N.C. Gen.Stat. § 58-51-37(c)(4) provides that:
The terms of a health benefit shall not: ․ impose a monetary advantage or penalty under a health benefit plan that would affect a beneficiary's choice of pharmacy. Monetary advantage or penalty includes higher copayment, a reduction in reimbursement for services, or promotion of one participating pharmacy over another by these methods.
In the instant case, plaintiff contends defendants' contract with class members to provide medical services was a “health benefit plan” governed by N.C. Gen.Stat. § 58-51-37. We disagree.
N.C. Gen.Stat. § 58-51-37, the pharmacy of choice statute, governs accident and health insurance policies and similar contracts. The statute does not apply to contracts for medical and other services such as the contracts between defendants and their clients. Thus, we affirm the trial court's grant of summary judgment for defendants on plaintiff's claim for a violation of N.C. Gen.Stat. § 58-51-37.
Plaintiff also argues that the trial court erred in holding there is no private cause of action under N.C. Gen.Stat. § 90-406. We disagree.
N.C. Gen.Stat. § 90-406 prohibits health care providers from referring patients to entities in which the health care provider is an investor. The statute further provides:
(b) No invoice or claim for payment shall be presented by any entity or health care provider to any individual, third-party payer, or other entity for designated health care services furnished pursuant to a referral prohibited under this Article.
(c) If any entity collects any amount pursuant to an invoice or claim presented in violation of this section, the entity shall refund such amount to the payor or individual, whichever is applicable, within 10 working days of receipt.
N.C. Gen.Stat. § 90-406 (2003).
“Health care provider” is any person who, pursuant to Chapter 90 of the General Statutes, is licensed, or is otherwise registered or certified to engage in the practice of any of the following: medicine, dentistry, optometry, osteopathy, chiropractic, nursing, podiatry, psychology, physical therapy, occupational therapy or speech and language pathology and audiology.
N.C. Gen.Stat. § 90-405(7). The penalties for violation of the statute are outlined in N.C. Gen.Stat. § 90-407. The statute provides for disciplinary action by the applicable board that licenses, registers or certifies the professional practice of the health care provider. The statute also provides for civil penalties as follows:
(b) Any health care provider who refers a patient in violation of G.S. 90-406(a), or any health care provider or entity who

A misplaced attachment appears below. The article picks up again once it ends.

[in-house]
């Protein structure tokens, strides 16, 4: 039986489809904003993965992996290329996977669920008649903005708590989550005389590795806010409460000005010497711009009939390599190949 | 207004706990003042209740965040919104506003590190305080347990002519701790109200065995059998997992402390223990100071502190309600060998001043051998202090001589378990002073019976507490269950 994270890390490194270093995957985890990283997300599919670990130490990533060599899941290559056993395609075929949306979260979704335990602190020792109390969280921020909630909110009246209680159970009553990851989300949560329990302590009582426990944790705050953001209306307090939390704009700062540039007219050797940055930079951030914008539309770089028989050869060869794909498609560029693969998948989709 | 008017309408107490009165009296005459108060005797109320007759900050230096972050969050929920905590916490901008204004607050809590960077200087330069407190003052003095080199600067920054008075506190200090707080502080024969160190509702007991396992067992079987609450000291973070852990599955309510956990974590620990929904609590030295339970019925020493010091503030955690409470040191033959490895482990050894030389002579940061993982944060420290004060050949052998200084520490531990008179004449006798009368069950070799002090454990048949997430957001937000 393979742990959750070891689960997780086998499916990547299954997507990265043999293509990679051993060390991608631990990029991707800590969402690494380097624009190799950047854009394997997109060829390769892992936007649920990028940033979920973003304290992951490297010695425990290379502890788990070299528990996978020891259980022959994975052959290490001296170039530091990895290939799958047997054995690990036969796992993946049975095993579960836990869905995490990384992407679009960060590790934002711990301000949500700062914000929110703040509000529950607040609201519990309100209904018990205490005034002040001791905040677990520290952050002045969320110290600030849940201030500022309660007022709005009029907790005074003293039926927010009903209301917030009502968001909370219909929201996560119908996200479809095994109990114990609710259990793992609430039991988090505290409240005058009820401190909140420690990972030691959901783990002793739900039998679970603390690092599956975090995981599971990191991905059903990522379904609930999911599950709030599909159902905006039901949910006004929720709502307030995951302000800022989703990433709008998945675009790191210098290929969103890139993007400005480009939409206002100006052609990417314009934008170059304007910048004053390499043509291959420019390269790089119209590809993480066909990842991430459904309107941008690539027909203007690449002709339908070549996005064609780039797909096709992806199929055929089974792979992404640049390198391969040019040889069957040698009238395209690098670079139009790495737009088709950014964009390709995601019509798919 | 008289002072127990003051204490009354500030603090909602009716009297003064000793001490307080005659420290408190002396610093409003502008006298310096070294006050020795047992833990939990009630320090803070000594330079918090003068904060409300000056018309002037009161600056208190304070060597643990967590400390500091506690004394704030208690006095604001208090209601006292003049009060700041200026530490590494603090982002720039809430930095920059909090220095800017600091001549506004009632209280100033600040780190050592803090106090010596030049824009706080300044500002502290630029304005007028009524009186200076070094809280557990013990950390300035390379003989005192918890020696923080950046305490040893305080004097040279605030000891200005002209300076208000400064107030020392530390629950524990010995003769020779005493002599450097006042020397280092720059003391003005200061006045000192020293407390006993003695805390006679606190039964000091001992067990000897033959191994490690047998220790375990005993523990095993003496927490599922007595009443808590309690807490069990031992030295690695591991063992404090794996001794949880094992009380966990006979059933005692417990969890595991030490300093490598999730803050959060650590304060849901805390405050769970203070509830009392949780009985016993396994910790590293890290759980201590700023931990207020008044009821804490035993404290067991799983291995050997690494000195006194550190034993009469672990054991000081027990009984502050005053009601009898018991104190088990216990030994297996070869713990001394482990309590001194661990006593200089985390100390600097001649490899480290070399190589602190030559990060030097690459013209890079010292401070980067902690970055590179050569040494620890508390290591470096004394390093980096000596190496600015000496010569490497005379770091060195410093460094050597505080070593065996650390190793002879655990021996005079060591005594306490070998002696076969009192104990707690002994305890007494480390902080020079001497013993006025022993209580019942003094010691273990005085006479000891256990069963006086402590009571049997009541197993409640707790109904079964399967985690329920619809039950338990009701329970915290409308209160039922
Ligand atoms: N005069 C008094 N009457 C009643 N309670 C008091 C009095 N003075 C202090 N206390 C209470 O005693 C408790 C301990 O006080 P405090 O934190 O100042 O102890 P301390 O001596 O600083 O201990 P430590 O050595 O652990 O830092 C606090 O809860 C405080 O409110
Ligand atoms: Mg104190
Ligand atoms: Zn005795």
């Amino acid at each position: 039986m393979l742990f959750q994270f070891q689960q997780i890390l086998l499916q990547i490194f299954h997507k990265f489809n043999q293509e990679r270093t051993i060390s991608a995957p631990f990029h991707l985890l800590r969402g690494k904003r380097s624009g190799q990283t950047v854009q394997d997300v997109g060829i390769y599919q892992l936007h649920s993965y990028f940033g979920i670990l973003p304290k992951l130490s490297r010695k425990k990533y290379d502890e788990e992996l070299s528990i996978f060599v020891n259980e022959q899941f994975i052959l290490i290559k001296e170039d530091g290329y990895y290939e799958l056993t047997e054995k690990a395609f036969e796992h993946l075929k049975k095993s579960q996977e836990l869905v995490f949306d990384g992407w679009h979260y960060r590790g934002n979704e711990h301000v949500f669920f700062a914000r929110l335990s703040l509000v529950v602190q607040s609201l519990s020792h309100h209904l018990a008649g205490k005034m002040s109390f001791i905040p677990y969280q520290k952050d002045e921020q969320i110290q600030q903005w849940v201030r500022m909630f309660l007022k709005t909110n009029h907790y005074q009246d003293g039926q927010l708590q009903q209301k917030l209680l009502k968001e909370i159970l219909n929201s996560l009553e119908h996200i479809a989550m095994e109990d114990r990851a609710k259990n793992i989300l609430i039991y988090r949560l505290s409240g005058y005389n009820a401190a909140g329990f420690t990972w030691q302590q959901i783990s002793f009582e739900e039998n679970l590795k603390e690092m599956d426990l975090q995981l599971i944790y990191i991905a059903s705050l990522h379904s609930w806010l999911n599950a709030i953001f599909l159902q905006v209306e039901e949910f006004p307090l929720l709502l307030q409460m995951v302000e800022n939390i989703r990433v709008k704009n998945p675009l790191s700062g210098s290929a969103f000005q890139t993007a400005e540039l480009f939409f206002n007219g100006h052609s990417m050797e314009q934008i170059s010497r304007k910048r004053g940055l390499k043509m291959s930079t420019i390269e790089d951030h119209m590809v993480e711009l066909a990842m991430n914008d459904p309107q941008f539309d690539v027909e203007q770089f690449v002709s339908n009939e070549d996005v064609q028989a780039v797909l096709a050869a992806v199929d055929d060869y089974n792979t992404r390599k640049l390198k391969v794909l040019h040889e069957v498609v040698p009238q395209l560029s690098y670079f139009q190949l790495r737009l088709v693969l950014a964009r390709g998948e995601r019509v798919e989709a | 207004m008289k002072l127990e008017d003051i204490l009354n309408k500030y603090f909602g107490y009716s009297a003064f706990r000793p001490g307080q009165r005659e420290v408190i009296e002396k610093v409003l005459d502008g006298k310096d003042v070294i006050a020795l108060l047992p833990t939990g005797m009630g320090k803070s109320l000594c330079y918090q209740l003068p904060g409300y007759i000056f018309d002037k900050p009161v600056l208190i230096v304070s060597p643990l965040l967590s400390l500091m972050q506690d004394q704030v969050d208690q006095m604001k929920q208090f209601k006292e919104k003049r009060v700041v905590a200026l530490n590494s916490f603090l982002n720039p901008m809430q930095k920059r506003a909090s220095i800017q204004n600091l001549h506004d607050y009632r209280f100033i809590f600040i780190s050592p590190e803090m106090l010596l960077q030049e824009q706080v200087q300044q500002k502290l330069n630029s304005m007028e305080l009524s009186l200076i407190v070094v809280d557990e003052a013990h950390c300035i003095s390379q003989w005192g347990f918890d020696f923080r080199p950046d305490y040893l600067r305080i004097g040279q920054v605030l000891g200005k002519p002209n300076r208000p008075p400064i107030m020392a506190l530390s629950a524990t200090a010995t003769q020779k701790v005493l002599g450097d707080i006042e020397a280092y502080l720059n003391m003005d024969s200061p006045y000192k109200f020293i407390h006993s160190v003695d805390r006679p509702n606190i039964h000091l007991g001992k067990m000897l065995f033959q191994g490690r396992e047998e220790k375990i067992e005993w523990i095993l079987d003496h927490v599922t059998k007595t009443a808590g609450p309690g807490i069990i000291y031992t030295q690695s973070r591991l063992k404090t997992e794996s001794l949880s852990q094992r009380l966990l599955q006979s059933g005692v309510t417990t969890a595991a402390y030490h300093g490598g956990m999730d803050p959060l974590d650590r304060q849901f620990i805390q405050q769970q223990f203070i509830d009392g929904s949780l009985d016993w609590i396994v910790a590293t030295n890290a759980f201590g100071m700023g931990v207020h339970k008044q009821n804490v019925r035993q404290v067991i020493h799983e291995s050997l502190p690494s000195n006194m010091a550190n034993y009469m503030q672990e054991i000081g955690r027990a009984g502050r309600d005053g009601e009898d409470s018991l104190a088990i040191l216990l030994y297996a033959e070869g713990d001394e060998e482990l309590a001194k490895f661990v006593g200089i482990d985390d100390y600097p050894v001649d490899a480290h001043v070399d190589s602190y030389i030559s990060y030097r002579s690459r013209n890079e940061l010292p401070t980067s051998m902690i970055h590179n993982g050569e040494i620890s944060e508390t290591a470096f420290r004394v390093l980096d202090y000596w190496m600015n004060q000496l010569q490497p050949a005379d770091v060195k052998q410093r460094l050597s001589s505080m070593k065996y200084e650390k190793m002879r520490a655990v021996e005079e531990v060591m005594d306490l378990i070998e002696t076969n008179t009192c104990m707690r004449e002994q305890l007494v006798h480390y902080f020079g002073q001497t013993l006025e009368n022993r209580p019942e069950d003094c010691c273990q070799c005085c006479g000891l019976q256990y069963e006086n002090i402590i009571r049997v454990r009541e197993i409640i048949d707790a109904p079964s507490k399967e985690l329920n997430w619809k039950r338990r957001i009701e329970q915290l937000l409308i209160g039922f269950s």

(1) Presents or causes to be presented a bill or claim for service that the health care provider or entity knows or should know is prohibited by G.S. 90-406(b), or
(2) Fails to make a refund as required by G.S. 90-406(c),
shall be subject to a civil penalty of not more than twenty thousand dollars ($20,000) for each such bill or claim, to be recovered in an action instituted either in Wake County Superior Court, or any other county, by the Attorney General for the use of the State of North Carolina.
N.C. Gen.Stat. § 90-407 (2003).
We note initially that plaintiff concedes “defendants are not licensed within the meaning of § 90-405(7)[.]” Plaintiff argues defendants “hold themselves out to the public as health care providers and ․ deliver health care services to their patients․ Accordingly, the defendants were acting as health care providers under § 90-405(7).” The statute governs “health care providers” as defined within the statute. Because plaintiff concedes the defendants are not health care providers as defined in the statute, summary judgment was appropriate. In addition, “our case law generally holds that a statute allows for a private cause of action only where the legislature has expressly provided a private cause of action within the statute.” Vanasek v. Duke Power Co., 132 N.C.App. 335, 339 n. 2, 511 S.E.2d 41, 44 n. 2 (1999). The legislature did not provide for a private right of action with regard to violations of § 90-406. Instead, the legislature provided for disciplinary action by the applicable licensing board and civil penalties in actions initiated by the Attorney General. We hold there is no private right of action for violations of § 90-406. Therefore, we affirm the order granting summary judgment on plaintiff's claim for violations of N.C. Gen.Stat. § 90-406.
Racketeer Influenced and Corrupt Organizations Act
Plaintiff next argues that the trial court erred by concluding that plaintiff failed to establish a claim under the Racketeer Influenced and Corrupt Organizations (“RICO”) Act, N.C. Gen.Stat. § 75D-1, et seq. We disagree.